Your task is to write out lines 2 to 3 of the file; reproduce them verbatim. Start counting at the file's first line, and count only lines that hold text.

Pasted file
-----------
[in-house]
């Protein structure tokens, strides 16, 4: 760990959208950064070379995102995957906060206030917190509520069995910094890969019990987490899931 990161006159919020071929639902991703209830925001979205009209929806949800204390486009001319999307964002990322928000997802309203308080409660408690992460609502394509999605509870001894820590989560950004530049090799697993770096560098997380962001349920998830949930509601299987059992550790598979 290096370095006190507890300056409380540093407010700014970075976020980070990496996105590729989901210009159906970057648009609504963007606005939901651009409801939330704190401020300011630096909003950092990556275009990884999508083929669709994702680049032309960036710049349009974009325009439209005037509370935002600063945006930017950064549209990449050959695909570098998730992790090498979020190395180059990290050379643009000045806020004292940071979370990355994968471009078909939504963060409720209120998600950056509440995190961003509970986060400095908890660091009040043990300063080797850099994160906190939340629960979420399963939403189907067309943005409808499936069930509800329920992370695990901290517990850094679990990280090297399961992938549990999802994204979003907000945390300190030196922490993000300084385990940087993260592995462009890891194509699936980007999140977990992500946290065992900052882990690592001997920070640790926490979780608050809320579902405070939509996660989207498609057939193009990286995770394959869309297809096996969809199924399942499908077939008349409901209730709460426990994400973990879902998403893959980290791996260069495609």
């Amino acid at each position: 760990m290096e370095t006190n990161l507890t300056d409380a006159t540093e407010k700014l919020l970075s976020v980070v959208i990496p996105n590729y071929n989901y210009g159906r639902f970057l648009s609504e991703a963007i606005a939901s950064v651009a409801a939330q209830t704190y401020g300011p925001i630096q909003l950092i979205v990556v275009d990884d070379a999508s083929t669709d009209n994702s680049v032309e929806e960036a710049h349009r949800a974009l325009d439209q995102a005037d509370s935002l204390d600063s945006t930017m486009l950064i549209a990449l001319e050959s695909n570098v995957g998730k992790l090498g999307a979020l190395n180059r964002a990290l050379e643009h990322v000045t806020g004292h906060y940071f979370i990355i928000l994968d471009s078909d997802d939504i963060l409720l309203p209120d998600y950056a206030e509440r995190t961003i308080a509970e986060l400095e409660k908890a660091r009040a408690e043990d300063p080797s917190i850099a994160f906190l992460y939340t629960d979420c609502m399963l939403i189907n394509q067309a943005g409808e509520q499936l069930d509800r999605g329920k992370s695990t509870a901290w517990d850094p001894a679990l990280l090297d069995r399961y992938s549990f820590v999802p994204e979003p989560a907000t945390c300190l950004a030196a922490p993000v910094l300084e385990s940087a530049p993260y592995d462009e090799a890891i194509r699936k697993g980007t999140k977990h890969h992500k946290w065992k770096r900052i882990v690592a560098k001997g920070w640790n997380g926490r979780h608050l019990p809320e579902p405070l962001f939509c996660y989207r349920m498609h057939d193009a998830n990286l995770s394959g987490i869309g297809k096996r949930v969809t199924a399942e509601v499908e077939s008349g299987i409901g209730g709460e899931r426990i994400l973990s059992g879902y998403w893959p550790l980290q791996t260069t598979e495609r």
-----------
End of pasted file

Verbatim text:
């Protein structure tokens, strides 16, 4: 760990959208950064070379995102995957906060206030917190509520069995910094890969019990987490899931 990161006159919020071929639902991703209830925001979205009209929806949800204390486009001319999307964002990322928000997802309203308080409660408690992460609502394509999605509870001894820590989560950004530049090799697993770096560098997380962001349920998830949930509601299987059992550790598979 290096370095006190507890300056409380540093407010700014970075976020980070990496996105590729989901210009159906970057648009609504963007606005939901651009409801939330704190401020300011630096909003950092990556275009990884999508083929669709994702680049032309960036710049349009974009325009439209005037509370935002600063945006930017950064549209990449050959695909570098998730992790090498979020190395180059990290050379643009000045806020004292940071979370990355994968471009078909939504963060409720209120998600950056509440995190961003509970986060400095908890660091009040043990300063080797850099994160906190939340629960979420399963939403189907067309943005409808499936069930509800329920992370695990901290517990850094679990990280090297399961992938549990999802994204979003907000945390300190030196922490993000300084385990940087993260592995462009890891194509699936980007999140977990992500946290065992900052882990690592001997920070640790926490979780608050809320579902405070939509996660989207498609057939193009990286995770394959869309297809096996969809199924399942499908077939008349409901209730709460426990994400973990879902998403893959980290791996260069495609």
């Amino acid at each position: 760990m290096e370095t006190n990161l507890t300056d409380a006159t540093e407010k700014l919020l970075s976020v980070v959208i990496p996105n590729y071929n989901y210009g159906r639902f970057l648009s609504e991703a963007i606005a939901s950064v651009a409801a939330q209830t704190y401020g300011p925001i630096q909003l950092i979205v990556v275009d990884d070379a999508s083929t669709d009209n994702s680049v032309e929806e960036a710049h349009r949800a974009l325009d439209q995102a005037d509370s935002l204390d600063s945006t930017m486009l950064i549209a990449l001319e050959s695909n570098v995957g998730k992790l090498g999307a979020l190395n180059r964002a990290l050379e643009h990322v000045t806020g004292h906060y940071f979370i990355i928000l994968d471009s078909d997802d939504i963060l409720l309203p209120d998600y950056a206030e509440r995190t961003i308080a509970e986060l400095e409660k908890a660091r009040a408690e043990d300063p080797s917190i850099a994160f906190l992460y939340t629960d979420c609502m399963l939403i189907n394509q067309a943005g409808e509520q499936l069930d509800r999605g329920k992370s695990t509870a901290w517990d850094p001894a679990l990280l090297d069995r399961y992938s549990f820590v999802p994204e979003p989560a907000t945390c300190l950004a030196a922490p993000v910094l300084e385990s940087a530049p993260y592995d462009e090799a890891i194509r699936k697993g980007t999140k977990h890969h992500k946290w065992k770096r900052i882990v690592a560098k001997g920070w640790n997380g926490r979780h608050l019990p809320e579902p405070l962001f939509c996660y989207r349920m498609h057939d193009a998830n990286l995770s394959g987490i869309g297809k096996r949930v969809t199924a399942e509601v499908e077939s008349g299987i409901g209730g709460e899931r426990i994400l973990s059992g879902y998403w893959p550790l980290q791996t260069t598979e495609r």